For the most part, the sparrows don't mind us being in the garden, they seem to accept that we're going to be there but don't interfere with them and we happily share the space - I'm happy to do so as they're in serious decline and I enjoy being close to them. As the sparrows raise their families, we often get baby birds dropping from the nests when they're fledging and on more than one occasion, one has dropped down the drainpipe from perching on the guttering and we've had to take a section out of the drainpipe to release the trapped baby where they get stuck near a bend in the pipe.

I pointed out that as he wasn't paying rent and I fed him too, he might exercise a little more control over his manners.

But sparrows are pretty vocal, especially when a few gather and they sound like they're having heated discussions. I don't know if they're trying to chase us off, just let us know they're there, or just are chatting. So we often have individual birds that seem more vocal than others and make a big fuss as they come and go. The bird in the photos was one such 2011 resident. Every time he arrived or left, he sang loudly and very pointedly looked at me as he perched inside his own particular front door a few feet above me. Several times he hopped over to a length of the telephone cable coming into the house and would look down at me, very pointedly and loudly having his say.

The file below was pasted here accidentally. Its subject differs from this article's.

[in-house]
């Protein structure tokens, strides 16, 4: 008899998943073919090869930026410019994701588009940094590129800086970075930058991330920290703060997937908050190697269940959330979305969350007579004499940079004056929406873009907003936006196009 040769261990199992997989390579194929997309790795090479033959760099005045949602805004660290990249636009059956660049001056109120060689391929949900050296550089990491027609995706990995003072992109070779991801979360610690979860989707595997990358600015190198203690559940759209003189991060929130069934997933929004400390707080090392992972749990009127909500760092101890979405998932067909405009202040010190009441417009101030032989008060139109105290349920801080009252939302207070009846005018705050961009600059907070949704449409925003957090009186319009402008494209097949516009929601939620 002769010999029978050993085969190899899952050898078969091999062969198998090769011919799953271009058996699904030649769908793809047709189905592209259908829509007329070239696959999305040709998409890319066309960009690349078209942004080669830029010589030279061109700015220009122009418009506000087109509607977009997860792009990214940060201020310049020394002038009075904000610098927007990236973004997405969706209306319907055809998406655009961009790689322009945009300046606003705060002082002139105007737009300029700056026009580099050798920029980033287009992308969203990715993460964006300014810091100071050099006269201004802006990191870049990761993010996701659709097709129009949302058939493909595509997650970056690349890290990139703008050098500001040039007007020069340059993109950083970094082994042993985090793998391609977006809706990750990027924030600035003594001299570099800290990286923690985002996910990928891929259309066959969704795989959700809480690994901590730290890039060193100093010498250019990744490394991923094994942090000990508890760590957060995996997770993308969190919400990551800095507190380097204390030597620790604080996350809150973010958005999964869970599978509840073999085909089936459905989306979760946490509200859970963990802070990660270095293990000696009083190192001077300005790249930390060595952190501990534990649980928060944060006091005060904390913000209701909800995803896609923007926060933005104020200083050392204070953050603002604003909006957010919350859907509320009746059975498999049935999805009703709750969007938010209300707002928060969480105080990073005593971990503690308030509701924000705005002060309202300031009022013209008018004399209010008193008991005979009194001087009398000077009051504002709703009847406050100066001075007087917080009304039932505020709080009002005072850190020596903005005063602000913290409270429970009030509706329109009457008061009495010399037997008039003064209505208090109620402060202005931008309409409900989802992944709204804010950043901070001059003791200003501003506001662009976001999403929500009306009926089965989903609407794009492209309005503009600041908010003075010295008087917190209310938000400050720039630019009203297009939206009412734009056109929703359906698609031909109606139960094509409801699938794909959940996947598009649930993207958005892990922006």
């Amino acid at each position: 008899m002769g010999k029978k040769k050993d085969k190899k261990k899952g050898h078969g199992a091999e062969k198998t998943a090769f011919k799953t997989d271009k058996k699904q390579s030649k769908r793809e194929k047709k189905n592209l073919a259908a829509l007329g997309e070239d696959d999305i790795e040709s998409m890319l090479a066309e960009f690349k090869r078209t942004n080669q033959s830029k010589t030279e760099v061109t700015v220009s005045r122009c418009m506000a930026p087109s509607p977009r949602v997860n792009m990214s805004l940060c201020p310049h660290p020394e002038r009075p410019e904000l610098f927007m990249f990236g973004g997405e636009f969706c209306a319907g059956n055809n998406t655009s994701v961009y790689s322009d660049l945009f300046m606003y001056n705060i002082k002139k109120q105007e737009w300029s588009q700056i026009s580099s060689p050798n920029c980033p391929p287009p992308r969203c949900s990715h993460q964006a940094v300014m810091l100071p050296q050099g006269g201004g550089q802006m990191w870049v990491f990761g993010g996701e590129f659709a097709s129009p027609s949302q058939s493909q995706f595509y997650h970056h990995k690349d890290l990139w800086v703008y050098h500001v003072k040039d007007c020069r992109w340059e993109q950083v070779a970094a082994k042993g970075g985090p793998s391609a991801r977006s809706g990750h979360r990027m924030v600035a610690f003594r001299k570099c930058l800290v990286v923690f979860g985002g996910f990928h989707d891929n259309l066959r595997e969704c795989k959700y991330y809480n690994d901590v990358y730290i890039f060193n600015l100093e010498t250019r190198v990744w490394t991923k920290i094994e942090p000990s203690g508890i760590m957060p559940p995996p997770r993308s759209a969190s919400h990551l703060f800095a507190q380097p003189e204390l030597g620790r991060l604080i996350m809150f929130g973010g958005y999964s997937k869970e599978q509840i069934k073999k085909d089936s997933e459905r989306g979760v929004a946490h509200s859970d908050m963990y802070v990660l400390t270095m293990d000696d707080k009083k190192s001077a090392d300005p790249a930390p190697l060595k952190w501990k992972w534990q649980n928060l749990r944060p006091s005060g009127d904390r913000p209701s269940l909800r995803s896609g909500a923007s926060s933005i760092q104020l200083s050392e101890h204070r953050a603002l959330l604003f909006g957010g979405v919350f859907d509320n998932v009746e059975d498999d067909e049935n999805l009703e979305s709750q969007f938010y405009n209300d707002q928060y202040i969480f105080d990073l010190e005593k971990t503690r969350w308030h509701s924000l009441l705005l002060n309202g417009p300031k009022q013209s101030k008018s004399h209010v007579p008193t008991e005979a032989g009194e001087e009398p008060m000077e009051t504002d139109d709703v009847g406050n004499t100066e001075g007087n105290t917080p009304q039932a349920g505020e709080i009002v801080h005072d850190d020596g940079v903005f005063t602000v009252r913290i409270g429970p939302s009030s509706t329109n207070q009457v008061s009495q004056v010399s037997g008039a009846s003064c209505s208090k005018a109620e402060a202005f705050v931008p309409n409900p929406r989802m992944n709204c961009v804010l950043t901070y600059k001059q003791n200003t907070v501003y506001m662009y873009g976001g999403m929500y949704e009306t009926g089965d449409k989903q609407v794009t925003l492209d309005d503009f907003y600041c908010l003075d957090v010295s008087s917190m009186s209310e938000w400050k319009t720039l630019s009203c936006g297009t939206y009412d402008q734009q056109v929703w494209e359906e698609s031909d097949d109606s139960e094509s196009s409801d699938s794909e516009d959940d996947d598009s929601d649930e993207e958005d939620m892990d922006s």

The lovely weather gave me the opportunity to sit and do some wire wrapping and to polish several pieces in progress. There was a distinct 'heart' theme to my work this weekend, I made several pendants this shape in both copper and Sterling silver and the matching earrings are just waiting to be antiqued. I also finished a series of antiqued copper earrings featuring squiggled infills wrapped to a frame with Sterling silver. The oval pair were for a commission and I made the teardrop pairs at the same time to make available in the shop.